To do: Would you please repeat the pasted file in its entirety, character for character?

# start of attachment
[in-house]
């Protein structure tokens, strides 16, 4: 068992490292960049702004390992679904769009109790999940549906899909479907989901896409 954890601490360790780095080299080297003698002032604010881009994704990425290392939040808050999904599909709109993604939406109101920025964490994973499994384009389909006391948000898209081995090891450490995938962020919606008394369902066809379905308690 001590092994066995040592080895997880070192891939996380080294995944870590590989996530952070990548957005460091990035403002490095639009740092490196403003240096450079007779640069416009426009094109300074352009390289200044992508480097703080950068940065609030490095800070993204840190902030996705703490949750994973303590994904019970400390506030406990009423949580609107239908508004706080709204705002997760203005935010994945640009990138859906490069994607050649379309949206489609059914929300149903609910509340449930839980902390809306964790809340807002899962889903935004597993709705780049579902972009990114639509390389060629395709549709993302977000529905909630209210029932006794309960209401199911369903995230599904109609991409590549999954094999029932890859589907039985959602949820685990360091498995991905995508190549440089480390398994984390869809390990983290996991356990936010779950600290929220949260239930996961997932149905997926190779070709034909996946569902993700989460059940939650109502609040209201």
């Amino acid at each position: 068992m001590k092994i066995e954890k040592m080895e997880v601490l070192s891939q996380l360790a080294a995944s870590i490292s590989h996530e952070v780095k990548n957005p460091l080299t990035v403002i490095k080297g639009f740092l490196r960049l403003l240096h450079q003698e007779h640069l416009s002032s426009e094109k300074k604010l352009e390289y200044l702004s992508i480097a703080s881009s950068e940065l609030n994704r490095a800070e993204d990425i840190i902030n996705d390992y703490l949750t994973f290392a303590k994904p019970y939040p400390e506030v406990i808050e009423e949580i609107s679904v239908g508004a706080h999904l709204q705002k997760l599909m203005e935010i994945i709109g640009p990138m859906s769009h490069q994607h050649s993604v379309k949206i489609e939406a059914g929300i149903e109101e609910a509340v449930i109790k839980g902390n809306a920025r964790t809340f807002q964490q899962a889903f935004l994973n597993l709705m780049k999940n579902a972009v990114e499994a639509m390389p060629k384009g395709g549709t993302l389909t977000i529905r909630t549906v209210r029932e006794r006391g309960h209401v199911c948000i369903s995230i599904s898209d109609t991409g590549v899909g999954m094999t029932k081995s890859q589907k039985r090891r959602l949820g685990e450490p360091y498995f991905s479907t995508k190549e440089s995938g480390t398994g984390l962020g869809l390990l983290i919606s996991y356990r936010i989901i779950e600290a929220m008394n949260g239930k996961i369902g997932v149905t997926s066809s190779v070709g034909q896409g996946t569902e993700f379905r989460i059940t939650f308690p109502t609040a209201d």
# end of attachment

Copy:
[in-house]
């Protein structure tokens, strides 16, 4: 068992490292960049702004390992679904769009109790999940549906899909479907989901896409 954890601490360790780095080299080297003698002032604010881009994704990425290392939040808050999904599909709109993604939406109101920025964490994973499994384009389909006391948000898209081995090891450490995938962020919606008394369902066809379905308690 001590092994066995040592080895997880070192891939996380080294995944870590590989996530952070990548957005460091990035403002490095639009740092490196403003240096450079007779640069416009426009094109300074352009390289200044992508480097703080950068940065609030490095800070993204840190902030996705703490949750994973303590994904019970400390506030406990009423949580609107239908508004706080709204705002997760203005935010994945640009990138859906490069994607050649379309949206489609059914929300149903609910509340449930839980902390809306964790809340807002899962889903935004597993709705780049579902972009990114639509390389060629395709549709993302977000529905909630209210029932006794309960209401199911369903995230599904109609991409590549999954094999029932890859589907039985959602949820685990360091498995991905995508190549440089480390398994984390869809390990983290996991356990936010779950600290929220949260239930996961997932149905997926190779070709034909996946569902993700989460059940939650109502609040209201």
């Amino acid at each position: 068992m001590k092994i066995e954890k040592m080895e997880v601490l070192s891939q996380l360790a080294a995944s870590i490292s590989h996530e952070v780095k990548n957005p460091l080299t990035v403002i490095k080297g639009f740092l490196r960049l403003l240096h450079q003698e007779h640069l416009s002032s426009e094109k300074k604010l352009e390289y200044l702004s992508i480097a703080s881009s950068e940065l609030n994704r490095a800070e993204d990425i840190i902030n996705d390992y703490l949750t994973f290392a303590k994904p019970y939040p400390e506030v406990i808050e009423e949580i609107s679904v239908g508004a706080h999904l709204q705002k997760l599909m203005e935010i994945i709109g640009p990138m859906s769009h490069q994607h050649s993604v379309k949206i489609e939406a059914g929300i149903e109101e609910a509340v449930i109790k839980g902390n809306a920025r964790t809340f807002q964490q899962a889903f935004l994973n597993l709705m780049k999940n579902a972009v990114e499994a639509m390389p060629k384009g395709g549709t993302l389909t977000i529905r909630t549906v209210r029932e006794r006391g309960h209401v199911c948000i369903s995230i599904s898209d109609t991409g590549v899909g999954m094999t029932k081995s890859q589907k039985r090891r959602l949820g685990e450490p360091y498995f991905s479907t995508k190549e440089s995938g480390t398994g984390l962020g869809l390990l983290i919606s996991y356990r936010i989901i779950e600290a929220m008394n949260g239930k996961i369902g997932v149905t997926s066809s190779v070709g034909q896409g996946t569902e993700f379905r989460i059940t939650f308690p109502t609040a209201d």